Common seasonal flu strain binds human host cells less strongly than a decade ago

26 December 2012

Influenza Virus

Image: The influenza virus that caused the 1968 Hong Kong flu epidemic, magnified approximately 70,000 times.

One of the major types of flu virus circulating today, called H3N2, binds less strongly to its receptors on human host cells than its counterpart 10 years ago, according to new research from the MRC's National Institute for Medical Research (NIMR; now part of the Francis Crick Institute). The finding might provide an explanation for the overall reduction in influenza-like-illness seen by doctors during the past decade.

However, John McCauley, director of the WHO Collaborating Centre for Reference and Research on Influenza at NIMR, asserts that we must nevertheless remain vigilant against this serious disease. By improving understanding of how the virus binds to human host cells, the current research should help improve the development of vaccines against future strains of flu.

Flu viruses are categorised into types A, B and C. Type A viruses are categorised depending on two proteins on their surface - called haemagglutinin (H) and neuraminidase (N). There are many different combinations of H and N, such as H3N2, which has been causing flu in humans since 1968, and the H1N1 virus that caused the pandemic in 2009 and is still in circulation.    

Pandemic influenza viruses have their origins in birds or pigs. To become established in humans, the haemagglutinin component of the virus must adapt so it can infect and be passed between humans. It can then easily spread worldwide because there is no immunity to it until enough people have been infected, either through infection or vaccination. After a particular flu virus has become established in humans, the haemagglutinin on its surface can change over time to enable it to keep infecting previously immune populations.

The haemagglutinin is responsible for the flu virus binding to host cells, through interaction with a cell 'receptor', followed by the delivery of the virus's genome to the inside of the cell, where it multiplies. A person's main antibody response is directed against haemagglutinin. 

Teams from across NIMR collaborated using a variety of techniques to study these changes in the ability of H3N2's haemagglutinin, from viruses that have circulated over the past 10 years, to bind to proteins very similar to the human cell receptor - mimicking how well they bind to their receptors in human host cells.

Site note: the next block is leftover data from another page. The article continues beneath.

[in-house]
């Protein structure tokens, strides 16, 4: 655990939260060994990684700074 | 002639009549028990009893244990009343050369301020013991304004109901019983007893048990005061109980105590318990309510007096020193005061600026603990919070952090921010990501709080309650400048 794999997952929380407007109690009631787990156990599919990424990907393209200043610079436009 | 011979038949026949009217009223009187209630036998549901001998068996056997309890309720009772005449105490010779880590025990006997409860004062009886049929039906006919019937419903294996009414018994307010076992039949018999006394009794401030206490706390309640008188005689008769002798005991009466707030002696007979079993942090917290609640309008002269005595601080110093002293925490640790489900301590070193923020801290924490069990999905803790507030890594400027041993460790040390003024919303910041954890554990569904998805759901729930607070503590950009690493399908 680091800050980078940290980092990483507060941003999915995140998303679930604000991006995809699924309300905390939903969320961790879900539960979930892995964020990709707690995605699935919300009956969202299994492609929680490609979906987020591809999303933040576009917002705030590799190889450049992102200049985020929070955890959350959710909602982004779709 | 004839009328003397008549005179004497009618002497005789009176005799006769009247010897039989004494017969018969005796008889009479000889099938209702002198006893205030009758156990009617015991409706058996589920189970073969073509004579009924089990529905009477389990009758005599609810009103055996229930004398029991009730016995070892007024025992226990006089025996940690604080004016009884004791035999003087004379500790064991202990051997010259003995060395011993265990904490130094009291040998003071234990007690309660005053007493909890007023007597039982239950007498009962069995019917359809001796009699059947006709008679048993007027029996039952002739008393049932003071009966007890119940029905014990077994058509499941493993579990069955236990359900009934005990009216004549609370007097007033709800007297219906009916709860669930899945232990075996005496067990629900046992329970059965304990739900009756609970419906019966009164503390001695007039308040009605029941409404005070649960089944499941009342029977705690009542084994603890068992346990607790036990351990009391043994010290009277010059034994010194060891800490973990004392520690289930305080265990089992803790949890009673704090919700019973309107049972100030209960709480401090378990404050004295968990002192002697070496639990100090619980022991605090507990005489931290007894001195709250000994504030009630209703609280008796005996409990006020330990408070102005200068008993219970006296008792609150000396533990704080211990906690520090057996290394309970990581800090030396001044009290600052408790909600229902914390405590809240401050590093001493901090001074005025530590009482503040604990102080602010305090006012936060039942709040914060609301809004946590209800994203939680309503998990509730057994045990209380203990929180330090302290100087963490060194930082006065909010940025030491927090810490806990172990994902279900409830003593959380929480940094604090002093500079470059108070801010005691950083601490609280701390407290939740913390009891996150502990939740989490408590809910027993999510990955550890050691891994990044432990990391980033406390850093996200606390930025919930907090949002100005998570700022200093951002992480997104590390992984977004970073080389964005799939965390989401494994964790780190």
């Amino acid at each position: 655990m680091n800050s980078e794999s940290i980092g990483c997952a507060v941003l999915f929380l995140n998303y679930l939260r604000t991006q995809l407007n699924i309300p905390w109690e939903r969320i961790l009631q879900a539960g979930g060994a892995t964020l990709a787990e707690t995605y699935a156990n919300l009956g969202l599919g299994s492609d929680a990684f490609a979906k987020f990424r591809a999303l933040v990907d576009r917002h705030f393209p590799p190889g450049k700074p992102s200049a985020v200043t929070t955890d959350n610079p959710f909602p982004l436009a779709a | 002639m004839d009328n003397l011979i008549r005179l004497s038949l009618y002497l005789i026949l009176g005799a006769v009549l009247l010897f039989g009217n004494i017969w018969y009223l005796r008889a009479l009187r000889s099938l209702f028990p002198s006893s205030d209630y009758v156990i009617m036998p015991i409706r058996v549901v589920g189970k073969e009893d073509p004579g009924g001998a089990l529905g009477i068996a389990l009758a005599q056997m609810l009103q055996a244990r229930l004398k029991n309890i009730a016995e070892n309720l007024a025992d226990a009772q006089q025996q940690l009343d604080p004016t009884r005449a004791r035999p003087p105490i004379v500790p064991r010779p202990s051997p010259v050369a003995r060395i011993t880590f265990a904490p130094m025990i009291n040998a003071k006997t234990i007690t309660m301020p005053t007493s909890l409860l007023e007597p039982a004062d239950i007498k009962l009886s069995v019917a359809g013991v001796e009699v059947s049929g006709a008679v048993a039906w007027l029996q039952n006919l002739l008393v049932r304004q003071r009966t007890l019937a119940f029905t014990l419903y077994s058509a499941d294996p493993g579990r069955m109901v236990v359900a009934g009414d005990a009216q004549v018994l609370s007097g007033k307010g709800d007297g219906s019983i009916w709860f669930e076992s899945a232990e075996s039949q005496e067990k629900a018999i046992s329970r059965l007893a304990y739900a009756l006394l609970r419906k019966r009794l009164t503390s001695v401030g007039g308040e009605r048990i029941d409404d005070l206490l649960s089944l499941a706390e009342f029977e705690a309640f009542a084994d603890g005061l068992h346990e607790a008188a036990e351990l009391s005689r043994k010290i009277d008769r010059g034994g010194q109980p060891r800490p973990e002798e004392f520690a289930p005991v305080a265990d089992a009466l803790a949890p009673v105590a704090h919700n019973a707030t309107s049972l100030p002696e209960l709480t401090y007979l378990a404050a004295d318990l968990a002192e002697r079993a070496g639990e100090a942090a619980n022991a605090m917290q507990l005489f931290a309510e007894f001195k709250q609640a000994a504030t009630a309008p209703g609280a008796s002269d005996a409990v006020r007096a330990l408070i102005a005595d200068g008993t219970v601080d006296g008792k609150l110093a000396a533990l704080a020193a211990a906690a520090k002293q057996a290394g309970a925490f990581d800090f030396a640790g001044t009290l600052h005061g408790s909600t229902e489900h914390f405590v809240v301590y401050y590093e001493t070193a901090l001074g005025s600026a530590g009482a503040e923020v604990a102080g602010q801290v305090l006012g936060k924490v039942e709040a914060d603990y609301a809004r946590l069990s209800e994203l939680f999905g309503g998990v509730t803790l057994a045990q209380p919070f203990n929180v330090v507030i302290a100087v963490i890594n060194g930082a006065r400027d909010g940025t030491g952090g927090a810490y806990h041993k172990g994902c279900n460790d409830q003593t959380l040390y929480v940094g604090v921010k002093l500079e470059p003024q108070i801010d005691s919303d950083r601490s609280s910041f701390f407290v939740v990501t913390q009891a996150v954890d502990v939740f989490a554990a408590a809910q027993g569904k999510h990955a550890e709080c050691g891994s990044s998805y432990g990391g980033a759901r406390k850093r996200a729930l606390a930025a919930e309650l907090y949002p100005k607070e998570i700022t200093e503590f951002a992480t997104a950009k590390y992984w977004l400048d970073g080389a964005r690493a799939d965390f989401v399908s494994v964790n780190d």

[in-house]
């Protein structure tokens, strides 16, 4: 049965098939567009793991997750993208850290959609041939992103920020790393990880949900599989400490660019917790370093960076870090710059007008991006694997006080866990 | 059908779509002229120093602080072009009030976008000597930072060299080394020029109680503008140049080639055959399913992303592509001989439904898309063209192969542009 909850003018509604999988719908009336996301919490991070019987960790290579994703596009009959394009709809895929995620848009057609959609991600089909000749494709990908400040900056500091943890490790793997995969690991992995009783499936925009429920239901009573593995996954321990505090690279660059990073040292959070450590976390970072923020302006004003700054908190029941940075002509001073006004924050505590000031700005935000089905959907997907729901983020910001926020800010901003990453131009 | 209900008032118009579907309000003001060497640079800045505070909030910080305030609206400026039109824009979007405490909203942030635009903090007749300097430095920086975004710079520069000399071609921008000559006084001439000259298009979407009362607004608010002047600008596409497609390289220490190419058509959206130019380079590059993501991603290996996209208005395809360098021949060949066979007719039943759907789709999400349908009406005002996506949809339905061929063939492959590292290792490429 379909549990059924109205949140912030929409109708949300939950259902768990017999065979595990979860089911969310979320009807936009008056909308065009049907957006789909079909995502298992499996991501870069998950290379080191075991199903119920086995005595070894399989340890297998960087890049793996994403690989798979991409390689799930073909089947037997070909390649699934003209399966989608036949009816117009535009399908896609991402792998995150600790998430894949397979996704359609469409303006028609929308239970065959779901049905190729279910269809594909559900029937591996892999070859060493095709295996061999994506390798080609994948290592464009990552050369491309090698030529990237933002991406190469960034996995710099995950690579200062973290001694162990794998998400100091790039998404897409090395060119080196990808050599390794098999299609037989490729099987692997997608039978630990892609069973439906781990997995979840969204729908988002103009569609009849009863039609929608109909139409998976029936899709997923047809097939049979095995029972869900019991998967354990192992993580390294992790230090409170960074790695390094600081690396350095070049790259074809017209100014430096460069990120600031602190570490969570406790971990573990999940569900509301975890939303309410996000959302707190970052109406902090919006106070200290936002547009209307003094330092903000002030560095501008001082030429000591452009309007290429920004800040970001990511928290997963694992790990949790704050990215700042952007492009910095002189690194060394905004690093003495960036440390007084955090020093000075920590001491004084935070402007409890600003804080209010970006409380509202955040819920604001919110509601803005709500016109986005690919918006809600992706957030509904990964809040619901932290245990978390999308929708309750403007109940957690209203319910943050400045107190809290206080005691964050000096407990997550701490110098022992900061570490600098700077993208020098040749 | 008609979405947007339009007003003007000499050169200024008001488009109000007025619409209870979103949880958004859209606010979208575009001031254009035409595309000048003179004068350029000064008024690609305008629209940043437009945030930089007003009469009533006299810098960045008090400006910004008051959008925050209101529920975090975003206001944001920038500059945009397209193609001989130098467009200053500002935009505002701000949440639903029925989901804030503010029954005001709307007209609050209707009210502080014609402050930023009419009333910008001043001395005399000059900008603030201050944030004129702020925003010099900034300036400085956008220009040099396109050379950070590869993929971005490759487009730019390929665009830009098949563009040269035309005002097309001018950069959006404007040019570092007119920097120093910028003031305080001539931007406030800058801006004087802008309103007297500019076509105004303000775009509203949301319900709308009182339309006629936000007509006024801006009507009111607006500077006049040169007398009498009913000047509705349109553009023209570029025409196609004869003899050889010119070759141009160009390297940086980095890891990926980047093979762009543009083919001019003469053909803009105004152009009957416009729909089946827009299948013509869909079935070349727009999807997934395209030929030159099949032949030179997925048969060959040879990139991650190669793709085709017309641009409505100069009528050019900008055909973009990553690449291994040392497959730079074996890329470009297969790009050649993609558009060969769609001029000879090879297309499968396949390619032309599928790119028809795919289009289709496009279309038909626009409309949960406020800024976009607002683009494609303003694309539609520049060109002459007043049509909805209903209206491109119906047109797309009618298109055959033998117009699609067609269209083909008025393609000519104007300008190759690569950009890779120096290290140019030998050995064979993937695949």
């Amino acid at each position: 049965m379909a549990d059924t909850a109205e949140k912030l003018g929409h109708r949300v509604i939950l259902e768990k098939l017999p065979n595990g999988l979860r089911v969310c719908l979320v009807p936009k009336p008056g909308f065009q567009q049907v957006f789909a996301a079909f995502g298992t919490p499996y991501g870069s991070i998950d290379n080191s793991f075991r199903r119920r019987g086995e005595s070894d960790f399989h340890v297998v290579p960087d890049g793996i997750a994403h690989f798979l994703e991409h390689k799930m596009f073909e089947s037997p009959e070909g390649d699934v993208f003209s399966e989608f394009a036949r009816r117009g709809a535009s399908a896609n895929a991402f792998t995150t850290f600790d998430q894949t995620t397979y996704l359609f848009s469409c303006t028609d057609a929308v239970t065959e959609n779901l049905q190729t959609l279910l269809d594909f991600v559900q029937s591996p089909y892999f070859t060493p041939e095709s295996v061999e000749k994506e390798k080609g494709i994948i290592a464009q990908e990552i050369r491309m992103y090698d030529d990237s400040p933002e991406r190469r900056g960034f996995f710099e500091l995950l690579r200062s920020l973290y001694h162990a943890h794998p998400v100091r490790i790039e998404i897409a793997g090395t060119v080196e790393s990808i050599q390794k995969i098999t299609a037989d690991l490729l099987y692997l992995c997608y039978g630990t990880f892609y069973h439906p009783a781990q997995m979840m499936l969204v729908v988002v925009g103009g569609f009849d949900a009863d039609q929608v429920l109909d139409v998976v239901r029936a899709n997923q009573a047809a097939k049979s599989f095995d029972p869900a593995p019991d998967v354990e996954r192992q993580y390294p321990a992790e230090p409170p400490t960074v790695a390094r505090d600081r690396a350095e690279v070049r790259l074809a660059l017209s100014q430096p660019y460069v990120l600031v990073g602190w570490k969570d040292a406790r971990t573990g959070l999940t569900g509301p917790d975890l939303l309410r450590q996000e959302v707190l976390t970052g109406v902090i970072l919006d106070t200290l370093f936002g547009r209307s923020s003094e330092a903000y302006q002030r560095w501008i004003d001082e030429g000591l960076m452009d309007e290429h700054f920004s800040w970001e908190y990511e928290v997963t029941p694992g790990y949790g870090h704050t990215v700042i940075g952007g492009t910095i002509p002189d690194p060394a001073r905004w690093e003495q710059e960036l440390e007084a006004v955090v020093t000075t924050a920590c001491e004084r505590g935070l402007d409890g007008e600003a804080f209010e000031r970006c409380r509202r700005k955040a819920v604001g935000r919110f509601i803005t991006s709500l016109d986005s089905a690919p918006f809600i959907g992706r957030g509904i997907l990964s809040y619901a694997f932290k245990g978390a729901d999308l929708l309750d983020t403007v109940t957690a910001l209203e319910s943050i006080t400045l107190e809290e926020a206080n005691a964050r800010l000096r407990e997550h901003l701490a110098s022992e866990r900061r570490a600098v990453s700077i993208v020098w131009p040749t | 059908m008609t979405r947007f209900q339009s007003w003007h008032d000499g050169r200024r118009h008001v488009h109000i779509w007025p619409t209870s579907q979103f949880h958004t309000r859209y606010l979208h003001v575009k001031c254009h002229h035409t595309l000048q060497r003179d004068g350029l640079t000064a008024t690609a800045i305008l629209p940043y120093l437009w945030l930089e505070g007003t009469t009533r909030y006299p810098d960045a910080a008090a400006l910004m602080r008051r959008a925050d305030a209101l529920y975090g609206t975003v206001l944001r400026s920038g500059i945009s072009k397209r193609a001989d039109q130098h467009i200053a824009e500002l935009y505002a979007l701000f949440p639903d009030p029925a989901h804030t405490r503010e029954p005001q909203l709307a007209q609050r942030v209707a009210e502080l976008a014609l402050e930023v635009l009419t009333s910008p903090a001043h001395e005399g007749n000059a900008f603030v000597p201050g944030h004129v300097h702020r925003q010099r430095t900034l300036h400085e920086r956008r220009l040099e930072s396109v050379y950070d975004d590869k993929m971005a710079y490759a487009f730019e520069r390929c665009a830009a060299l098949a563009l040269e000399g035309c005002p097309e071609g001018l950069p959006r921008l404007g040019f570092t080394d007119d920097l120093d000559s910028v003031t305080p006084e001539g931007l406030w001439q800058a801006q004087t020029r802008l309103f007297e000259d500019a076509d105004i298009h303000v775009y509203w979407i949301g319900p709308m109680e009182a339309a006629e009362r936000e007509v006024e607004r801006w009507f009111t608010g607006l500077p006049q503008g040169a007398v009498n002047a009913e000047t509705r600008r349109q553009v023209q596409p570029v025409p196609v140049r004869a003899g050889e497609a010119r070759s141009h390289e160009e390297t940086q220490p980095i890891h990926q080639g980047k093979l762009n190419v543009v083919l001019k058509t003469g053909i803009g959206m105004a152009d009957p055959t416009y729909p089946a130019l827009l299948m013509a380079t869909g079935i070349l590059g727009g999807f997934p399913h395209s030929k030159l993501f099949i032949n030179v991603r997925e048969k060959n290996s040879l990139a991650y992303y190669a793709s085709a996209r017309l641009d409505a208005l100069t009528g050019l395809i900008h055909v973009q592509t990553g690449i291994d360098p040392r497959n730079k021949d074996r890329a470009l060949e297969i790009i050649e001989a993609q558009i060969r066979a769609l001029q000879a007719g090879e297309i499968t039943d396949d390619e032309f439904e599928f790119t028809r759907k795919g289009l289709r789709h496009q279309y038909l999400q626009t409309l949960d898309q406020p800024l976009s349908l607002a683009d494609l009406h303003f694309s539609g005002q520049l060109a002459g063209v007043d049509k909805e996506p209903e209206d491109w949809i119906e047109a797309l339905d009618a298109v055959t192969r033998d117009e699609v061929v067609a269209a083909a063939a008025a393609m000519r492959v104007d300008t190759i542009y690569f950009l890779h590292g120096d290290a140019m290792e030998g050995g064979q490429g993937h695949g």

They found that more recent viruses showed significantly different receptor binding properties compared with older viruses. In particular, recent viruses bound less strongly to their receptors - meaning they had 'reduced avidity'. The researchers used a technique called x-ray crystallography to look at the structures of the haemagglutinin bound to its receptors from 2004 and 2005 virus samples. This showed marked differences in the shape of haemagglutinin in the part of the protein that interacts with the receptor, which explained this reduced avidity.

Dr McCauley explained: "It is striking that the reduction in the avidity of influenza A(H3N2) viruses for their cell receptor correlates with a reduction in the overall level of influenza disease that has been seen by GPs over the last 10 years or so. We know that A(H3N2) viruses are still circulating, having survived the A(H1N1) pandemic that emerged in 2009, but they might be causing less severe symptoms than previously."

He added: "Nevertheless, influenza remains a serious threat to public health and global surveillance is undertaken to monitor the evolution of influenza viruses to allow the production of updated vaccines to defend against the threat of influenza. This work provides us with a much clearer understanding of the changes in the properties of the virus over time and this will help us develop improved influenza vaccines."

The paper, Evolution of the receptor binding properties of the influenza A(H3N2) hemagglutinin, was published in Proceedings of the National Academy of Sciences.

  • Influenza, commonly known as flu, is a viral infection that can cause serious complications and even death in some people, particularly those with certain underlying health problems.
  • Flu viruses infect a variety of species, including humans, birds, pigs and horses. When a new virus crosses from a non-human species to humans, the absence of immunity in the human population enables it to spread quickly and cause a pandemic. This happened in 2009 with a flu virus called H1N1 from pigs - the pandemic was consequently named swine flu by the media. It very quickly spread around the globe.  The emergence of the pandemic resulted in the rapid development of a vaccine to control the disease; this vaccine is now included in seasonal flu vaccines worldwide.
  • The H3N2 virus caused a pandemic in 1968 - known as the Hong Kong flu - and has been circulating with seasonal flu strains ever since. In this study, scientists showed that one of the proteins on the surface of H3N2 that binds to human host cells has changed significantly over the past decade, leading to it binding human cells less strongly, and potentially providing an explanation for the lower levels of flu reported by doctors over this period.